Financial Advisors

Focusing on the Controllable: How To Worry About The Right Things In Your Fiscal Life

We all have a lot to worry about these days.  From political turmoil and the threat of war to more mundane concerns like getting our taxes done and saving for retirement, most of us have no shortage of issues to raise our blood pressure.  It can be downright paralyzing to think of all the potential issues and concerns we all face each day.  It is with that in mind that I propose taking a step back and doing what Stephen Covey told us to do in his book The 7 Habits of Highly Effective People: focus on what you can control.

In 1989, Stephen Covey authored one of the most widely-read and influential leadership books in history, selling more than 25 million copies in 38 languages.  In The 7 Habits, Covey emphasizes the importance of proactively addressing worrisome problems.  However, he also notes that to be effective in doing so, we must first determine whether we actually have any control over the concern in question.  This is where Covey introduces the idea of the Circle of Concern and the Circle of Influence:

This concept helps us categorize our concerns in such a way that we can focus our time and energy only on those issues over which we have some amount of control.

Applying Covey’s Circles to Personal Finance

For most of us, few areas of life cause more stress than our finances.  It’s also an area of life where applying Covey’s circles can result in major improvements in quality of life.

Below are some specific personal finance concerns which are within your circle of influence:

  • Spending, working, and saving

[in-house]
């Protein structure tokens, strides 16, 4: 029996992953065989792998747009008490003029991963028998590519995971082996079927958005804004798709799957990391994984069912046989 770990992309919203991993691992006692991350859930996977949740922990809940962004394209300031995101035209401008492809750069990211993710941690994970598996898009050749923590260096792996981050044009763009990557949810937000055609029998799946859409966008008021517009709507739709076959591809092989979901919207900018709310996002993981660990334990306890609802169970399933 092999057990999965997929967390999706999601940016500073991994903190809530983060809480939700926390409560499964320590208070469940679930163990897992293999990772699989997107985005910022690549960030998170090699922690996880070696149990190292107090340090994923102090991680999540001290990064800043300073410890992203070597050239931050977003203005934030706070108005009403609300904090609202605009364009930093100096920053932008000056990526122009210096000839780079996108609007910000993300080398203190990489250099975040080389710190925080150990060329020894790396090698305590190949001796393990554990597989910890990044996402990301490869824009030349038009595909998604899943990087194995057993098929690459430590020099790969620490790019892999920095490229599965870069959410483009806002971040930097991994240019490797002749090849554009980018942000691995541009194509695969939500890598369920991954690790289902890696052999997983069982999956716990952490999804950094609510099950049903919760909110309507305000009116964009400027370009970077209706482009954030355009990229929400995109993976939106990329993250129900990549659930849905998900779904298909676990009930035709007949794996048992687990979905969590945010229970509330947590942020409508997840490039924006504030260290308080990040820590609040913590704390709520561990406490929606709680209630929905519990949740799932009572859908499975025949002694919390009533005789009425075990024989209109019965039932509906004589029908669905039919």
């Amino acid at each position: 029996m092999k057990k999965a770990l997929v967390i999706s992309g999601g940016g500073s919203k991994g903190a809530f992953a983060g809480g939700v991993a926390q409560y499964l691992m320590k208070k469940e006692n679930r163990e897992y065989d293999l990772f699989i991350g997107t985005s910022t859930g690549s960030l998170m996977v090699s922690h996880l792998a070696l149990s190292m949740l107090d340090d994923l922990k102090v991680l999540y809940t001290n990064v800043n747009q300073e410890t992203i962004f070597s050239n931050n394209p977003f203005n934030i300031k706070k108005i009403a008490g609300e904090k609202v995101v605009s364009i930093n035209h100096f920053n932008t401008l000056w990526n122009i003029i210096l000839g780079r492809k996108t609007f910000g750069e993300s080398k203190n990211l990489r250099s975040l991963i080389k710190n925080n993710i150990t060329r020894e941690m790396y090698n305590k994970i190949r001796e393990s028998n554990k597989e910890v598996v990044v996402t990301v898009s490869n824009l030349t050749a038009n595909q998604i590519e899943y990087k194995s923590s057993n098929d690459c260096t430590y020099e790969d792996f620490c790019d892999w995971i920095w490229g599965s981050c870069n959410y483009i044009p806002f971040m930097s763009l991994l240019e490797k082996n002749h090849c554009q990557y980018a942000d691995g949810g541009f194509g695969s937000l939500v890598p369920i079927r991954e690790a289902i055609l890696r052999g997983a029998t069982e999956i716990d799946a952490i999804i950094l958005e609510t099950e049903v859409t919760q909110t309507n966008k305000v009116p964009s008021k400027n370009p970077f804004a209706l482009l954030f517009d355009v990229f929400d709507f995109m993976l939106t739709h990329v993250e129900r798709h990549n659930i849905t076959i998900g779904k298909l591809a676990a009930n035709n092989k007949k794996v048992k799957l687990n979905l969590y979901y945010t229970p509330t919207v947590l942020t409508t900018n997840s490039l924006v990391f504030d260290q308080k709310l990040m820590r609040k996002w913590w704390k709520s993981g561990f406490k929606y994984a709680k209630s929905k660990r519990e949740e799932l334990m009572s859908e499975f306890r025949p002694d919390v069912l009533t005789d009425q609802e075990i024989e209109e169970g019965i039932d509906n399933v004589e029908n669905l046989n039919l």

The decisions you make regarding how much you spend, how much you save, and how long you work are probably the most important financial decisions you’ll ever make, and they are entirely within your control.  For example, establishing a budget and sticking to it in order to save consistently is likely to have a far greater impact on your financial health than anything that happens in the financial markets.

If you’re retired, you should make great efforts to spend less than 3% of your portfolio each year in order to reduce the probability of running out of money. If you’re still working, you should be trying to save as much money as possible each year so that staying below the 3% threshold in retirement will be easier to achieve.  And you should work as long as you can, as a shorter retirement allows for greater spending freedom during retirement, as does additional income from part-time work in retirement.

  • Behaviorally-biased investment decisions

Behavioral biases can have a detrimental impact on investment results (I’ve written about several of these biases here, here, here, here, and here); thus it’s crucial to be aware of biases that may impact your financial goals. When you invest, it is imperative that you truly understand your own risk tolerance so that you can invest accordingly and stick to your strategy when markets get rough.  One of the worst financial decisions you can make is to sell your stocks in the middle of a market panic because you fell victim to your own behavioral biases.  Avoiding poor behaviorally-biased investment decisions is largely within your circle of influence.

The two concerns discussed above are areas over which we have a great deal of control, and they also can have dramatic impacts on our long-term financial health.  However, many of the concerns that cause investors the most stress are actually things over which they have little or no control.  Below are some common examples.

  • Adverse life events

Life happens, and some unpredictable life events can have detrimental financial impacts.  These might include the following:

  • Losing a well-paying job.
  • Becoming unexpectedly sick or disabled or caring for a loved one who becomes sick or disabled.
  • Experiencing significant property damage due to flood, fire, or natural disaster.